**Full name:** degree Rømer

**Plural form:** degrees Rømer

**Symbol:** °Rø

**Alternate spelling:** Rømer

**Category type:** temperature

**Scale factor:** 1.9047619047619

The SI base unit for temperature is the kelvin.

1 kelvin is equal to 0.525 Romer.

Valid units must be of the **temperature** type.

You can use this form to select from known units:

Rømer is a disused temperature scale named after the Danish astronomer Ole Christensen Rømer, who proposed it in 1701.

In this scale, the zero was initially set using freezing brine. The boiling point of water was defined as 60 degrees. Rømer then saw that the freezing point of water fell at roughly one eighth of that value (7.5 degrees), so he used that value as the other fixed point. Thus the unit of this scale, a Rømer degree, is 40/21sts of a kelvin (or of a Celsius degree). The symbol is sometimes given as °R, but since that is also sometimes used for the Rankine scale, the other symbol °Rø is to be preferred. The name should not be confused with Réaumur.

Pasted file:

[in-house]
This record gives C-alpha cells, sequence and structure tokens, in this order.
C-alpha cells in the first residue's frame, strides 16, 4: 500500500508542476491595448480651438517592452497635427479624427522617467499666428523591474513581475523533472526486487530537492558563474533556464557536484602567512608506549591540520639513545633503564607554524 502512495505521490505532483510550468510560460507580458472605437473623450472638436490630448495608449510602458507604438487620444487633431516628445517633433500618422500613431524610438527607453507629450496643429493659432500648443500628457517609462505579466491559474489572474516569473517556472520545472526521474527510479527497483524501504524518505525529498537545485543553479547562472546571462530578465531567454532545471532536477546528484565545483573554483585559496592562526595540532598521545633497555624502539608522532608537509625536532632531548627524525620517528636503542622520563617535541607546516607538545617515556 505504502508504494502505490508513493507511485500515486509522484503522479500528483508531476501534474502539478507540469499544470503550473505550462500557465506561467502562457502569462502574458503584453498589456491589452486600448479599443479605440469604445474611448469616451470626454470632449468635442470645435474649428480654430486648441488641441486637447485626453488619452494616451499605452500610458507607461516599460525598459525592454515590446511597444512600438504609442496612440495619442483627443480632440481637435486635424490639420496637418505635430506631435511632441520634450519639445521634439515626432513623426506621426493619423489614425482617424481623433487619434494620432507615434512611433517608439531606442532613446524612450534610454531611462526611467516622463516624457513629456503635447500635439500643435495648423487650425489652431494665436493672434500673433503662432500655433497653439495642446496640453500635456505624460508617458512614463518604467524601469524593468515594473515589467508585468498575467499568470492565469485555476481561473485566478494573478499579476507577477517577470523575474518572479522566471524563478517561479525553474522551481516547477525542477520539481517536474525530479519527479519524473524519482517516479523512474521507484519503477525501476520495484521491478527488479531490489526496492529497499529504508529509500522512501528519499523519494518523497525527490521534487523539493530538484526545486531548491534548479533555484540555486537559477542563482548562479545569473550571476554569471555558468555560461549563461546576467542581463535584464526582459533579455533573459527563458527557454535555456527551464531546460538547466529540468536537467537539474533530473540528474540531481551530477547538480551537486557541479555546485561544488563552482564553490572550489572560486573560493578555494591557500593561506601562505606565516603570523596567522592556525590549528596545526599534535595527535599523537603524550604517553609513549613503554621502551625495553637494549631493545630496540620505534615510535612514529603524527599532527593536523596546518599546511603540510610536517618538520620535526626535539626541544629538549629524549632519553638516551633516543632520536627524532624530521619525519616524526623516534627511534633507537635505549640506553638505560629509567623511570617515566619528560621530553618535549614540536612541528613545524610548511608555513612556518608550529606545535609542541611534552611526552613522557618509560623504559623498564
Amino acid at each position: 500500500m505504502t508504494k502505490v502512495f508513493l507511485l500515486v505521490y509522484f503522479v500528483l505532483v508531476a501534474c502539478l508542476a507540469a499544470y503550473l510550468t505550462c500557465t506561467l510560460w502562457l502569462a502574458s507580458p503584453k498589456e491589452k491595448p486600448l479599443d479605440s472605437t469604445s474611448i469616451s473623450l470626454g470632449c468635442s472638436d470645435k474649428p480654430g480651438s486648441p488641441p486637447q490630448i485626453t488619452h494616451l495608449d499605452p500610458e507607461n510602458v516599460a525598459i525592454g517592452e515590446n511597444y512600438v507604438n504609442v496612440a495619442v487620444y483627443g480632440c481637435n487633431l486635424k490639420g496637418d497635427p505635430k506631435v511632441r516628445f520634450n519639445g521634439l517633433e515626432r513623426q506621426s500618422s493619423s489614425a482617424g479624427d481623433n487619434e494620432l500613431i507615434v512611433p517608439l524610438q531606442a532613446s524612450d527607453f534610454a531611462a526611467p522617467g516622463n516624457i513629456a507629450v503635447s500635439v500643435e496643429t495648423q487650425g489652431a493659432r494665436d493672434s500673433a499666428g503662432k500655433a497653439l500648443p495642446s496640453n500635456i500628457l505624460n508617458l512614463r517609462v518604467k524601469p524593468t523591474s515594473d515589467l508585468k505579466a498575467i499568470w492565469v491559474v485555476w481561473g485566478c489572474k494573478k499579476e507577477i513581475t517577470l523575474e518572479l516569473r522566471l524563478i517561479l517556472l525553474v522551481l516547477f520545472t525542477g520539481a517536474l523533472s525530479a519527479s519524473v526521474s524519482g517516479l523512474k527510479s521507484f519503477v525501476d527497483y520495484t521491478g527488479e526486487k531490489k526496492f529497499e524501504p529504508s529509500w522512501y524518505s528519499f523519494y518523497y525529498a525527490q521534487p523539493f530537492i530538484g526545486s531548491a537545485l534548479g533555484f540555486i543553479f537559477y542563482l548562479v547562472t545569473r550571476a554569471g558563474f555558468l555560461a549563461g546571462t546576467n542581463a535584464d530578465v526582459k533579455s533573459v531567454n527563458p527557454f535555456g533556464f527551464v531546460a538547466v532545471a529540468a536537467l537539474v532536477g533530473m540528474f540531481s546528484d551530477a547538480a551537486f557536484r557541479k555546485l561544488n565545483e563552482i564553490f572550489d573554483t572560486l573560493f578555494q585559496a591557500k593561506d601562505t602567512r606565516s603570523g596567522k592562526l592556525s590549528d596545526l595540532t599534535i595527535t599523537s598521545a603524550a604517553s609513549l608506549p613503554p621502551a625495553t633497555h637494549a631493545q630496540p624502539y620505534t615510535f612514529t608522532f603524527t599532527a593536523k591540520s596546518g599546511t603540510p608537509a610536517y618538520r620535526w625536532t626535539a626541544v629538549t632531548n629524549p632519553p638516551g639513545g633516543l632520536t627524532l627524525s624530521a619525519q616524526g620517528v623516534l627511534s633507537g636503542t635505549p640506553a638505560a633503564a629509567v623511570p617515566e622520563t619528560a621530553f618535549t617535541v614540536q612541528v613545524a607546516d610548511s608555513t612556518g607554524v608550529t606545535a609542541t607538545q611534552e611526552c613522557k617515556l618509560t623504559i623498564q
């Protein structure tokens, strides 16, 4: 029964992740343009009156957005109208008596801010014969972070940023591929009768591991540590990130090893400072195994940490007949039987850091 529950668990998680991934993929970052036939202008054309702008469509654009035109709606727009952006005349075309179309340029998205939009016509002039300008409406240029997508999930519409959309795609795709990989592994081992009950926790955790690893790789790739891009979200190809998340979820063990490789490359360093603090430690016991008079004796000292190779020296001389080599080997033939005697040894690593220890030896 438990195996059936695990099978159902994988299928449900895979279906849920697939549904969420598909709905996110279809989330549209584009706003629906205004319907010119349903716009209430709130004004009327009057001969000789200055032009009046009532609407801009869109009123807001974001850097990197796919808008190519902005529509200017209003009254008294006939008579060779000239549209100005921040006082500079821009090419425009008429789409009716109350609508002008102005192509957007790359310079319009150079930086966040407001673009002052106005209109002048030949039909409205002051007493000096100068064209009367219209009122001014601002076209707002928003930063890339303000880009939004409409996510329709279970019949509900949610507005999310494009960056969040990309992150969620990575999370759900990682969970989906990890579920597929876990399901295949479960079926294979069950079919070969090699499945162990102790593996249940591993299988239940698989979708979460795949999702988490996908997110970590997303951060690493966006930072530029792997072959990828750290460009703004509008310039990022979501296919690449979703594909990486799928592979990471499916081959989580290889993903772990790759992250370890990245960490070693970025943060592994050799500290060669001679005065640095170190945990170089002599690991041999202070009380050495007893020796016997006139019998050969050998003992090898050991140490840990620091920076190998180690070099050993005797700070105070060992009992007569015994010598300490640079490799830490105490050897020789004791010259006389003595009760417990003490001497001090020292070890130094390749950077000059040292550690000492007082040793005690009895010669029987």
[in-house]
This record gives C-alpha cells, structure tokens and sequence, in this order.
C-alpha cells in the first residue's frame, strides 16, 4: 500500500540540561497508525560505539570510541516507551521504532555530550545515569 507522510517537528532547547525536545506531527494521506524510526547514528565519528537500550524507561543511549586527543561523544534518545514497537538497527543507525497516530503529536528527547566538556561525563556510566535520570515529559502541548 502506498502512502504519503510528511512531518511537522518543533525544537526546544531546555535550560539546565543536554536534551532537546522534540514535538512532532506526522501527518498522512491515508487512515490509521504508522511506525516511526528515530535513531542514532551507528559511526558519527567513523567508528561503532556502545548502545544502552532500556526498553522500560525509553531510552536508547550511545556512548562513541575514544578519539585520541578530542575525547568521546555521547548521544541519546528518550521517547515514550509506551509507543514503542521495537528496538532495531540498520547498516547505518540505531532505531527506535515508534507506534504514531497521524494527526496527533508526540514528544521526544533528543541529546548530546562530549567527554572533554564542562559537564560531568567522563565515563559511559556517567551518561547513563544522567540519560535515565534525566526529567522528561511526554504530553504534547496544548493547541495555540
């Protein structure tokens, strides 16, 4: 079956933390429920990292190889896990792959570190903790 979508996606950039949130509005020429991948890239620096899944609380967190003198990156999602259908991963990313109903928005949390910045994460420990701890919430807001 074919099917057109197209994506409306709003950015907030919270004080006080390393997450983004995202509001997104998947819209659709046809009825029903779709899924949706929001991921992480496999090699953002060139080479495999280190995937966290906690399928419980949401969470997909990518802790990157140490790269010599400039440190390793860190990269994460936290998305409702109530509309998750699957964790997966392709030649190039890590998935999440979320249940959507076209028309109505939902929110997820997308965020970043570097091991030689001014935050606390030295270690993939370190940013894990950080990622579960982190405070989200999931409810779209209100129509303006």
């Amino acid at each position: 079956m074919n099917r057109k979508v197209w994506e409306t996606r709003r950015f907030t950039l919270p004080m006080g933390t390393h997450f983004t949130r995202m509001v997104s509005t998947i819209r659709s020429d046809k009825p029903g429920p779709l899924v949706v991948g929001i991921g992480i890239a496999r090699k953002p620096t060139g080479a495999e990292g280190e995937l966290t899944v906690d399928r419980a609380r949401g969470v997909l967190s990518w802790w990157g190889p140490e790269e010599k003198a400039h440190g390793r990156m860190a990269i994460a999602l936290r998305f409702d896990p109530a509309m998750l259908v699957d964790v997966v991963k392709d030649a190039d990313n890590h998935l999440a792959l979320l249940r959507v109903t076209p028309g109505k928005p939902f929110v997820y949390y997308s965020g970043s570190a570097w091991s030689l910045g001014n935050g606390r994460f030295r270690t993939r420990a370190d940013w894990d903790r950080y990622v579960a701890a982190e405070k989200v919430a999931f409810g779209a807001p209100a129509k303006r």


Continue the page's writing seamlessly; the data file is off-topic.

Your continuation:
Daniel Gabriel Fahrenheit learned of Rømer's work and visited him in 1708; he improved on the scale, increasing the number of divisions by a factor of four and eventually establishing what is now known as the Fahrenheit scale, in 1724.

Romer to degree Delisle

Romer to degree Rømer

Romer to degree Réaumur

Romer to degree newton

Romer to kelvin

Romer to degree Fahrenheit

Romer to degree Celsius

Romer to degree Rankine